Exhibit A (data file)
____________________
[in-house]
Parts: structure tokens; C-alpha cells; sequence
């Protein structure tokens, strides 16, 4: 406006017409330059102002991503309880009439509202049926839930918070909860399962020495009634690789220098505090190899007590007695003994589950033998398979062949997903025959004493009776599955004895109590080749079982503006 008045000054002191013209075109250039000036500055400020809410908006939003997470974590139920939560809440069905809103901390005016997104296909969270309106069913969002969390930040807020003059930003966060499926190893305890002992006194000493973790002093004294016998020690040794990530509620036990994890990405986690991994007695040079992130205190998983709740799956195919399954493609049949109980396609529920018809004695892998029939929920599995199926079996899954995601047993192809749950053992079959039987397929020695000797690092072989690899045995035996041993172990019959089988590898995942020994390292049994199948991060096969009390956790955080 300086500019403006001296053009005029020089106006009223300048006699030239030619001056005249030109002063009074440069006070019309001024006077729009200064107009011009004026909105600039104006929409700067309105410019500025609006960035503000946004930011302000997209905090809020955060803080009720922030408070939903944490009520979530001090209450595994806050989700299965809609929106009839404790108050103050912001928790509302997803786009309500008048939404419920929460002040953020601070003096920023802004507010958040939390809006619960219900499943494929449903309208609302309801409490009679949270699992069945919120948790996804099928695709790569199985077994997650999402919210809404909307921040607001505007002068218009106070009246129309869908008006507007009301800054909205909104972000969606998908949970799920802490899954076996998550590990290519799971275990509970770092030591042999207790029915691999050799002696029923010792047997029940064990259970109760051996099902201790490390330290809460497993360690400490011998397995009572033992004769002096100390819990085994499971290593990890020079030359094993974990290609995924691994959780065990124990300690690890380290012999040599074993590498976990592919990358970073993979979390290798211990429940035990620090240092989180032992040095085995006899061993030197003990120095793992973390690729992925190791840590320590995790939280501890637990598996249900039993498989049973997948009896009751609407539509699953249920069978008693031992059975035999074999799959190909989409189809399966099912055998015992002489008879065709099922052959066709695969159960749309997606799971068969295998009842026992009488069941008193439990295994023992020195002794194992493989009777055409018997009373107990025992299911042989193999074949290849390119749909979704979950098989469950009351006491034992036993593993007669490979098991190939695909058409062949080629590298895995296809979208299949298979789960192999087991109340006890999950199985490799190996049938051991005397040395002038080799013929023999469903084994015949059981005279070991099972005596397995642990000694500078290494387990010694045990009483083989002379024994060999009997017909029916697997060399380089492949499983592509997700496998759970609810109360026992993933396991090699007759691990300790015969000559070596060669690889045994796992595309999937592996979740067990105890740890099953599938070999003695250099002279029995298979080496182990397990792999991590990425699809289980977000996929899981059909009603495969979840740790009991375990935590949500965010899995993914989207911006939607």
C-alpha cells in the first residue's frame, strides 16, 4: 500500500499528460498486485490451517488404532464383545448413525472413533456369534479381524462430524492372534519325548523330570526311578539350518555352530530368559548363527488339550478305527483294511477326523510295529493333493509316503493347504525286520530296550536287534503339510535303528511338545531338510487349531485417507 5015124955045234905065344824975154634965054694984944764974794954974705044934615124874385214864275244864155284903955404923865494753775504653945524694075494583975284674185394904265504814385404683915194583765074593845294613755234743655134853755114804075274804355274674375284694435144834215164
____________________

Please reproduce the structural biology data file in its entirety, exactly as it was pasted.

[in-house]
Parts: structure tokens; C-alpha cells; sequence
């Protein structure tokens, strides 16, 4: 406006017409330059102002991503309880009439509202049926839930918070909860399962020495009634690789220098505090190899007590007695003994589950033998398979062949997903025959004493009776599955004895109590080749079982503006 008045000054002191013209075109250039000036500055400020809410908006939003997470974590139920939560809440069905809103901390005016997104296909969270309106069913969002969390930040807020003059930003966060499926190893305890002992006194000493973790002093004294016998020690040794990530509620036990994890990405986690991994007695040079992130205190998983709740799956195919399954493609049949109980396609529920018809004695892998029939929920599995199926079996899954995601047993192809749950053992079959039987397929020695000797690092072989690899045995035996041993172990019959089988590898995942020994390292049994199948991060096969009390956790955080 300086500019403006001296053009005029020089106006009223300048006699030239030619001056005249030109002063009074440069006070019309001024006077729009200064107009011009004026909105600039104006929409700067309105410019500025609006960035503000946004930011302000997209905090809020955060803080009720922030408070939903944490009520979530001090209450595994806050989700299965809609929106009839404790108050103050912001928790509302997803786009309500008048939404419920929460002040953020601070003096920023802004507010958040939390809006619960219900499943494929449903309208609302309801409490009679949270699992069945919120948790996804099928695709790569199985077994997650999402919210809404909307921040607001505007002068218009106070009246129309869908008006507007009301800054909205909104972000969606998908949970799920802490899954076996998550590990290519799971275990509970770092030591042999207790029915691999050799002696029923010792047997029940064990259970109760051996099902201790490390330290809460497993360690400490011998397995009572033992004769002096100390819990085994499971290593990890020079030359094993974990290609995924691994959780065990124990300690690890380290012999040599074993590498976990592919990358970073993979979390290798211990429940035990620090240092989180032992040095085995006899061993030197003990120095793992973390690729992925190791840590320590995790939280501890637990598996249900039993498989049973997948009896009751609407539509699953249920069978008693031992059975035999074999799959190909989409189809399966099912055998015992002489008879065709099922052959066709695969159960749309997606799971068969295998009842026992009488069941008193439990295994023992020195002794194992493989009777055409018997009373107990025992299911042989193999074949290849390119749909979704979950098989469950009351006491034992036993593993007669490979098991190939695909058409062949080629590298895995296809979208299949298979789960192999087991109340006890999950199985490799190996049938051991005397040395002038080799013929023999469903084994015949059981005279070991099972005596397995642990000694500078290494387990010694045990009483083989002379024994060999009997017909029916697997060399380089492949499983592509997700496998759970609810109360026992993933396991090699007759691990300790015969000559070596060669690889045994796992595309999937592996979740067990105890740890099953599938070999003695250099002279029995298979080496182990397990792999991590990425699809289980977000996929899981059909009603495969979840740790009991375990935590949500965010899995993914989207911006939607």
C-alpha cells in the first residue's frame, strides 16, 4: 500500500499528460498486485490451517488404532464383545448413525472413533456369534479381524462430524492372534519325548523330570526311578539350518555352530530368559548363527488339550478305527483294511477326523510295529493333493509316503493347504525286520530296550536287534503339510535303528511338545531338510487349531485417507 5015124955045234905065344824975154634965054694984944764974794954974705044934615124874385214864275244864155284903955404923865494753775504653945524694075494583975284674185394904265504814385404683915194583765074593845294613755234743655134853755114804075274804355274674375284694435144834215164